Bob takes the electrodes off and starts soaking them in solvent to get them clean. He takes the mirror and inspects the combustion chamber for damage. There is some soot, but the furnace combustion chamber and heat exchanger look good.

Bob then cleans the electrodes and they become almost white again. Btu Buddy then says, "I think the electrodes were so dirty that they were leaking an arc to ground part of the time and the furnace did not fire as it should. Electricity will follow the path of least resistance and it may have depended on whether the electrodes were hot or cold where the arc may go. If it doesn't arc across the electrodes, the burner will not fire."

Bob then changes the oil filter and fills the filter cartridge with fuel oil to prevent air from being in the lines. He then changes the nozzle and keeps the nozzle line from getting air in it.

Figure 2. This electrode gauge is designed for setting the electrode tolerances. (From Practical Heating Technology by William Johnson, published by Thomson Delmar Learning.)
He then places the electrodes back into position and uses an adjustment tool to set the electrode distance (Figure 2).

Bob puts the burner back together and places gauges on the pump to see the oil pressures. The tank is below the burner, so it is a 2-pipe system. He is ready to start the system.

He uses the furnace switch to start the system. The furnace fires up correctly. The gauges read 2 inches of Hg (mercury) inlet and 100 psig outlet. The pressures are good.

Bob then says, "The fire looks good now. I guess the furnace burner just needed a good service call." He starts to pick up his tools when Btu Buddy says, "Don't you think you should finish this professional service call by doing a flue gas analysis?"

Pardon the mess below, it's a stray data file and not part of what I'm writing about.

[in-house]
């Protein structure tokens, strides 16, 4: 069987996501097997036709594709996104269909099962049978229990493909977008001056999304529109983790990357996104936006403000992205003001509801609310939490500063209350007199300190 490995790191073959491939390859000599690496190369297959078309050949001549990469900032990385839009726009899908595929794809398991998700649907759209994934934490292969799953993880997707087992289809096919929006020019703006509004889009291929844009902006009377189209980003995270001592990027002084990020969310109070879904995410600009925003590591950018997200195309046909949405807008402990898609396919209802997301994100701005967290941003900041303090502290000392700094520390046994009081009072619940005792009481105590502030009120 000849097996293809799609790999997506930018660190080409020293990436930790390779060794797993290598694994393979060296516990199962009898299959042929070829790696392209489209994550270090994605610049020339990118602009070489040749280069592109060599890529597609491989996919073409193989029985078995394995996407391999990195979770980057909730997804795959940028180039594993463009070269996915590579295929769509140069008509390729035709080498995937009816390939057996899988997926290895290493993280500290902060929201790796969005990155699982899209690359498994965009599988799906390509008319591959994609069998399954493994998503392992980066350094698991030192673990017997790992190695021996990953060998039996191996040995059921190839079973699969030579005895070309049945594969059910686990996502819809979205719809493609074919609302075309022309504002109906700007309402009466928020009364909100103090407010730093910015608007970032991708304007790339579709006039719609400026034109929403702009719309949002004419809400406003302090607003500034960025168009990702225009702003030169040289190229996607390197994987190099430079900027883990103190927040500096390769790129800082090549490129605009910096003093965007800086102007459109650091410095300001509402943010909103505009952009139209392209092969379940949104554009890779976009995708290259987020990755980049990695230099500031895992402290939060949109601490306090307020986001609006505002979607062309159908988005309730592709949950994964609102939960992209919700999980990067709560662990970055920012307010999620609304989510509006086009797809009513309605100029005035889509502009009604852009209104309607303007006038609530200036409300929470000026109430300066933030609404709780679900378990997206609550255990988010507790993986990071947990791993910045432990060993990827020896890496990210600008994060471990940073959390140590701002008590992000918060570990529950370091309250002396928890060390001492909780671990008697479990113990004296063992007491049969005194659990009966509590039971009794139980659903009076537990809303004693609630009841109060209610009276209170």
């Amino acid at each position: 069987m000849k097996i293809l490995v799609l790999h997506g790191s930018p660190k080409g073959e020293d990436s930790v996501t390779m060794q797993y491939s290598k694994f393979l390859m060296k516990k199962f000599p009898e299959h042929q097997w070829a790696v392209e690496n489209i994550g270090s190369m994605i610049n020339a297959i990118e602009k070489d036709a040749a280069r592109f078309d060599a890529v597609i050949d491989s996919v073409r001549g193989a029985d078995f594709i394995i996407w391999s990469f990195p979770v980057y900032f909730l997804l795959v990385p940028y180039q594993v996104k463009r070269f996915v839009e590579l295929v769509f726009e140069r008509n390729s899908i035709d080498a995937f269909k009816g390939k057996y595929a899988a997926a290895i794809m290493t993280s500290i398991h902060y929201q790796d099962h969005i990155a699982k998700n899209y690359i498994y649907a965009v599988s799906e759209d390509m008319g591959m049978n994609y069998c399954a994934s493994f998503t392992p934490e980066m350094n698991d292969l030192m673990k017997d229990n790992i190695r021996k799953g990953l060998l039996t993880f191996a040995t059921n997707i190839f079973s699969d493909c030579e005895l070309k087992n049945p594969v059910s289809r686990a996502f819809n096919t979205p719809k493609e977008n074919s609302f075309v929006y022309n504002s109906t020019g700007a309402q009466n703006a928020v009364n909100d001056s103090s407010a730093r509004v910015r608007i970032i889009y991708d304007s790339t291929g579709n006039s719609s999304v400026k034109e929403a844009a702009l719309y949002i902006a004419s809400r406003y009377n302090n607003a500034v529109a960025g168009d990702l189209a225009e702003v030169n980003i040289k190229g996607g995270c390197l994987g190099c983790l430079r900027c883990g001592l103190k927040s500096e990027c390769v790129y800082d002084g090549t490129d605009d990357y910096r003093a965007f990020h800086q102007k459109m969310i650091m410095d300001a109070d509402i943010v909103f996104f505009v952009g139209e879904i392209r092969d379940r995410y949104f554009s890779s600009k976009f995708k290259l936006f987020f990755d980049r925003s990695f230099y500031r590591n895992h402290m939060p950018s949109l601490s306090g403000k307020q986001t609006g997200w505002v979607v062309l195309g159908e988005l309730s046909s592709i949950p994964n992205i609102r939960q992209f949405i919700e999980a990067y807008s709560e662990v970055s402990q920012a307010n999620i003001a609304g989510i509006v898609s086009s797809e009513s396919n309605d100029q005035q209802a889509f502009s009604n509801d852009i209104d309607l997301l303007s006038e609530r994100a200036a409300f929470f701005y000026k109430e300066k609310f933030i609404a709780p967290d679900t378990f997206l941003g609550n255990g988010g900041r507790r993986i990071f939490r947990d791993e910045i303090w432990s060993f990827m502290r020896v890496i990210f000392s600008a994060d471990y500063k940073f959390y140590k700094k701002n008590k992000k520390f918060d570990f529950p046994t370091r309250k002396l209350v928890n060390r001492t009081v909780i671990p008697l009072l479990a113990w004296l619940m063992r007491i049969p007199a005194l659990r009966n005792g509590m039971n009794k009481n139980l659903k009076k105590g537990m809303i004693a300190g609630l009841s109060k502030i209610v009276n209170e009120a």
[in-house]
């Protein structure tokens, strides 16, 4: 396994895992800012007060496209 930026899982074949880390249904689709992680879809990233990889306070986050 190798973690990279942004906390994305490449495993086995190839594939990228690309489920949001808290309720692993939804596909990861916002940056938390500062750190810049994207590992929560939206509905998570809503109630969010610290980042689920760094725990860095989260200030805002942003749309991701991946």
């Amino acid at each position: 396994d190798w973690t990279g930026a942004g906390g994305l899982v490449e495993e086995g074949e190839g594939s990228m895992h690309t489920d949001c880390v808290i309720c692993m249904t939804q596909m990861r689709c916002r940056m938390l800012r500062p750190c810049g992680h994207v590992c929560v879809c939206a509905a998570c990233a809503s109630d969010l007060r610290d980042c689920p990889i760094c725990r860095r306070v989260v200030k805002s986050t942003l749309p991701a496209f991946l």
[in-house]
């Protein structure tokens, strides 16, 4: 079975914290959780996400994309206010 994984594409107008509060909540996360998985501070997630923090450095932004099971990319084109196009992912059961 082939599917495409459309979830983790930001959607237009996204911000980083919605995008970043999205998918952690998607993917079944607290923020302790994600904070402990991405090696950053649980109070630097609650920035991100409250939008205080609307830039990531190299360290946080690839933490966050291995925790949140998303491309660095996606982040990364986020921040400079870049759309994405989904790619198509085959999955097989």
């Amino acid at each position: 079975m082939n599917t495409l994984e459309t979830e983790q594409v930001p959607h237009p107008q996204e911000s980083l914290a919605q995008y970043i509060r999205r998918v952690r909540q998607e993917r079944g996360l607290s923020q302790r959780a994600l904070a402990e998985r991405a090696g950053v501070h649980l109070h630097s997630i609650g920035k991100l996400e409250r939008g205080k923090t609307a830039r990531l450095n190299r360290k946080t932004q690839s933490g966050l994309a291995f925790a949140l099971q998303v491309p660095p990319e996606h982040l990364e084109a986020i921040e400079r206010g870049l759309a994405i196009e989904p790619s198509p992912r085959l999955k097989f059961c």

Bob says, "Yes, you aren't going to let me get by with anything are you?"

Btu Buddy notes, "You are being paid to do a complete job, so let's do it."

Figure 3. Electronic combustion analyzers from Bacharach Inc. (From Refrigeration & Air Conditioning Technology, 5th Edition, by William Whitman, William Johnson, and John Tomczyk, published by Thomson Delmar Learning.)
Bob gets out his combustion analyzer (Figure 3) and, after the furnace is up to temperature, runs a test. The burner is well within the proper range, so he is now through.

Bob explains to the owner what he has found and what he has done. He also expresses again that the furnace should be examined each year at the beginning of the season to make sure it is performing correctly.

She agrees and thanks him for doing a good job.

Bob then removes the gauges and puts his tools away.

As they are riding away, Btu Buddy says, "I am glad that you ran that combustion analysis. You would not have known that the furnace was performing correctly without it. Now you have it written in your report that you did the complete job."

Bill Johnson has been active in the HVACR industry since the 1950s. He graduated in gas fuel technology and refrigeration from the Southern Technical Institute, a branch of Georgia Tech (now known as Southern Polytechnic Institute). He taught HVAC classes at Coosa Valley Vocational & Technical Institute for four years. He moved on to become service manager for Layne Trane, Charlotte, N.C. He taught for 15 years at Central Piedmont Community College, part of this time as program director. He had his own business for five years doing installation and service work. Now retired, he is the author of Practical Heating Technology and Practical Cooling Technology, and continues as a co-author of Refrigeration & Air Conditioning Technology, 5th Edition, all published by Thomson Delmar Learning. For more information, he can be reached at 704-553-0087, 704-643-3928 (fax), or

Publication date: 04/17/2006